Warner Asks Agencies for Recommendations on Reducing Cybersecurity Vulnerabilities in Health Care Industry
Feb 25 2019
WASHINGTON – U.S. Sen. Mark R. Warner (D-VA), a member of the Senate Finance Committee and co-chair of the Senate Cybersecurity Caucus, wrote today to the leaders of four federal agencies and departments, seeking details on any measures being taken by the federal government to reduce vulnerabilities in the health care sector. In the letters, Sen. Warner pointed to apparent gaps in oversight, expressed concern about the impact of cyber-attacks on the health care industry, asked for strategic recommendations, and conveyed his desire to work alongside federal agencies and health care entities to develop strategies that strengthen information security. Sen. Warner also sent letters last week to major health care entities, including the American Hospital Association, American Medical Association, Virginia Hospital and Healthcare Association, and others.
“The increased use of technology in health care certainly has the potential to improve the quality of patient care, expand access to care (including by extending the range of services through telehealth), and reduce wasteful spending. However, the increased use of technology has also left the health care industry more vulnerable to attack,” said Sen. Warner. “As we welcome the benefits of health care technology we must also ensure we are effectively protecting patient information and the essential operations of our health care entities.”
According to the Government Accountability Office, more than 113 million care records were stolen in 2015. A separate study conducted that same year estimated that the cost of cyberattacks would cost our health care system $305 million over a five-year period. Furthermore, a 2017 report by Trend Micro found that over 100,000 healthcare devices and systems were exposed directly to the public internet, including electronic health record systems, medical devices, and network equipment.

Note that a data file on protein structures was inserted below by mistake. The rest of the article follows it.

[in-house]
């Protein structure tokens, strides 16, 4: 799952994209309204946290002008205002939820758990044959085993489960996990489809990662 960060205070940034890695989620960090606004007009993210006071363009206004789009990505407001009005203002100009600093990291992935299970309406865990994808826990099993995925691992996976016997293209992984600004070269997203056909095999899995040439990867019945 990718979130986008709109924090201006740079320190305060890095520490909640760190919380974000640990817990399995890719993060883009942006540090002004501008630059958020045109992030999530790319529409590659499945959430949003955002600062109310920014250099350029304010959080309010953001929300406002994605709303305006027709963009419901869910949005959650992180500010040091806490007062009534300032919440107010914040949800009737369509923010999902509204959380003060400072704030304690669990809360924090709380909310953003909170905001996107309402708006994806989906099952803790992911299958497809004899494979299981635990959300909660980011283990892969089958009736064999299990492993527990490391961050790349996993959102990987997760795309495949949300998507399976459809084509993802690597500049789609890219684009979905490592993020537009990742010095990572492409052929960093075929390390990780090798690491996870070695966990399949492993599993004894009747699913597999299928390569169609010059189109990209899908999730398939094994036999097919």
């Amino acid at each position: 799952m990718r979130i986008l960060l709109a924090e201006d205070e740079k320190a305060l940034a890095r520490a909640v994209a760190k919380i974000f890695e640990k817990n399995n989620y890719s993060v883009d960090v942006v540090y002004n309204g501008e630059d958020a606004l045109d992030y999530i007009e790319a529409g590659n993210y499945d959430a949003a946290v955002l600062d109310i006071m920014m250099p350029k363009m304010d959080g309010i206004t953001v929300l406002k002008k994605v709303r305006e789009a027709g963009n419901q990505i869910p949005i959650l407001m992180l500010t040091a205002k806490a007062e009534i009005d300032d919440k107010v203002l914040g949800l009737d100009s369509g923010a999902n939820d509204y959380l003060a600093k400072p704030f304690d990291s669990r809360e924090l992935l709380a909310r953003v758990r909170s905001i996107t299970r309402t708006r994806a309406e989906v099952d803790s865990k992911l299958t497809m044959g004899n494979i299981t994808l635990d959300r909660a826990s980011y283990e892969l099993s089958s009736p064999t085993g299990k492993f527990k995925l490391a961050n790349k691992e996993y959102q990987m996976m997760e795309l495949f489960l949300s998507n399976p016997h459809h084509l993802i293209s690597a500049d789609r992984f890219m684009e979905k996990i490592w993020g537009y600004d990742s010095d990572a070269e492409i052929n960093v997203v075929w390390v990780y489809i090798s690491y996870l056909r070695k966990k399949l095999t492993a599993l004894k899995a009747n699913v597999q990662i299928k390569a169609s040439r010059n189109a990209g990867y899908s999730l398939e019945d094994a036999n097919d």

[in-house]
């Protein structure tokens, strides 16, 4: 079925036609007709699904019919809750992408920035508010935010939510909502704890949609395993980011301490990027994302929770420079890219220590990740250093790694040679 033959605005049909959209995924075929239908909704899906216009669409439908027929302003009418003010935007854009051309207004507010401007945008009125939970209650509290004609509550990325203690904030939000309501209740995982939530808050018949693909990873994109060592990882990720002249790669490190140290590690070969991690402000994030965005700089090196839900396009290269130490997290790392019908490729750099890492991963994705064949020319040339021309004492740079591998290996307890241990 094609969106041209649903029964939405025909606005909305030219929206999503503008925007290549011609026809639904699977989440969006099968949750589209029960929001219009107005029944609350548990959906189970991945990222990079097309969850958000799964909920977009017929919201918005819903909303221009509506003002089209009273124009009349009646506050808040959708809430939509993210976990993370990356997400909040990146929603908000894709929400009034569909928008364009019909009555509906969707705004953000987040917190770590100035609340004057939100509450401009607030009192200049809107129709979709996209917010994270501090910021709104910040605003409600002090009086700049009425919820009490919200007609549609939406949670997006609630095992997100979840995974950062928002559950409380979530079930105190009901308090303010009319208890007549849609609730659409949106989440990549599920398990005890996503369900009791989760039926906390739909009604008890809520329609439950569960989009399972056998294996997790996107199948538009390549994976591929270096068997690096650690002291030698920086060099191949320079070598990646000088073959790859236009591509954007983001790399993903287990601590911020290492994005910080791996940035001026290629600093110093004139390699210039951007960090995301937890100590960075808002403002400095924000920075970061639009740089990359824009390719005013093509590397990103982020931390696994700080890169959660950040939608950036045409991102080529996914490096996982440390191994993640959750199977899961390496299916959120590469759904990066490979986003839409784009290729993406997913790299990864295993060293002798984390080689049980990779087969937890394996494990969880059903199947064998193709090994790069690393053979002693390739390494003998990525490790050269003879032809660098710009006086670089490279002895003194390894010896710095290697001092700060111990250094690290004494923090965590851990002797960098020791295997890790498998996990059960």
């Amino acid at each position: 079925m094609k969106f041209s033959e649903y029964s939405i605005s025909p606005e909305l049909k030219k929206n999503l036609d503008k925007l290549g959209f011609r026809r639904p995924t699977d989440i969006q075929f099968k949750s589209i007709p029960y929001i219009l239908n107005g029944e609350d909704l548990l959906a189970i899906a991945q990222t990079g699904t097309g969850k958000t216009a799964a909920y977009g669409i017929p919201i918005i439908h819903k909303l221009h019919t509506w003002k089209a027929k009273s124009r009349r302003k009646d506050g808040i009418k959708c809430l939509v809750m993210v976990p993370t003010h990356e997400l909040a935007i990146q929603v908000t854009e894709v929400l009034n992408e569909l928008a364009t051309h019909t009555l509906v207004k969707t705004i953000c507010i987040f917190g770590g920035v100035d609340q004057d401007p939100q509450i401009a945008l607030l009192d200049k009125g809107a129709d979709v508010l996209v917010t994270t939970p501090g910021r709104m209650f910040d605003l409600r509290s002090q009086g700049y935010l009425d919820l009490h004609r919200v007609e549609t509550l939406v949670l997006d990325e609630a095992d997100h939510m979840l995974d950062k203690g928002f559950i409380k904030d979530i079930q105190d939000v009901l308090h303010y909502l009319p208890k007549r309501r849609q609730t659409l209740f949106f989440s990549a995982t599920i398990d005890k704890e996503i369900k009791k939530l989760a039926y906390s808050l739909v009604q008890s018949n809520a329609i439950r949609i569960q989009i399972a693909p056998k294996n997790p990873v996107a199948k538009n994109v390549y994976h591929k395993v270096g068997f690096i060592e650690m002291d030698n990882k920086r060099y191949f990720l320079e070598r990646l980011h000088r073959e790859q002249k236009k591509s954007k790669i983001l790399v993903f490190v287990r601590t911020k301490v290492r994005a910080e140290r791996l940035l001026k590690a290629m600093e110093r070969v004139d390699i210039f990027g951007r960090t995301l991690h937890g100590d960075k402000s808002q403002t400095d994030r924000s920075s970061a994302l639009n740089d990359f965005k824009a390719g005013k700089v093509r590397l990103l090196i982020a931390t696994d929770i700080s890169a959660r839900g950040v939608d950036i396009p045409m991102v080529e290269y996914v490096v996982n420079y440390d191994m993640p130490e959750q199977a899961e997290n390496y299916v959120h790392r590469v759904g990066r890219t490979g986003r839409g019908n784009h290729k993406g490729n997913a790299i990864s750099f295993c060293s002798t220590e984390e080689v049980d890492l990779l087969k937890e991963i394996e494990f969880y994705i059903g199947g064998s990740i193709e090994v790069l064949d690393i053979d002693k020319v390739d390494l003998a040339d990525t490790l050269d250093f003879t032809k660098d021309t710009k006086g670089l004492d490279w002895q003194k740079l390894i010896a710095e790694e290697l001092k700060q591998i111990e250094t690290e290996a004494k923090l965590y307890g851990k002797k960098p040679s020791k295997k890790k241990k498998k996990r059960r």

Sen. Warner concluded the letters by noting that he would like to work with the agencies “to develop a short- and long-term strategy reducing cybersecurity vulnerabilities in the health care sector…It is my hope that with thoughtful and carefully considered feedback we can develop a national strategy that improves the safety, resilience, and security of our health care industry.”
The sensitive nature of medical information makes the health care industry a lucrative target for criminals seeking to profit from personally identifiable information. Medical records often contain private information, including a patient’s social security number, address, and health history. When stolen, this information can be used to conduct identity theft. The importance of continued availability of health data also makes health care organizations lucrative targets for ransomware attacks.
In order to gauge existing risks and gather facts to develop a long- and short-term security strategy, Sen. Warner asked the following questions of each agency and department:
- To date, what proactive steps has your Department/Agency taken to identify and reduce cyber security vulnerabilities in the health care sector?
- How has your Department/Agency worked to establish an effective national strategy to reduce cybersecurity vulnerabilities in the health care sector?
- Has your Department/Agency engaged private sector health care stakeholders to solicit input on successful strategies to reduce cybersecurity vulnerabilities in the health care sector? If so, what has been the result of these efforts?
- Has your Department/Agency worked collaboratively with other federal agencies and stakeholders to establish a federal strategy to reduce cybersecurity vulnerabilities in the health care sector? If so, who has led these efforts and what has been the result?
- Are there specific federal laws and/or regulations that you would recommend Congress consider changing in order to improve your efforts to combat cyberattacks on health care entities?
- Are there additional recommendations you would make in establishing a national strategy to improve cybersecurity in the health care sector?
Letters were sent to the Food and Drug Administration, Department of Health and Human Services, Centers for Medicare and Medicaid Services, and National Institute of Standards and Technology.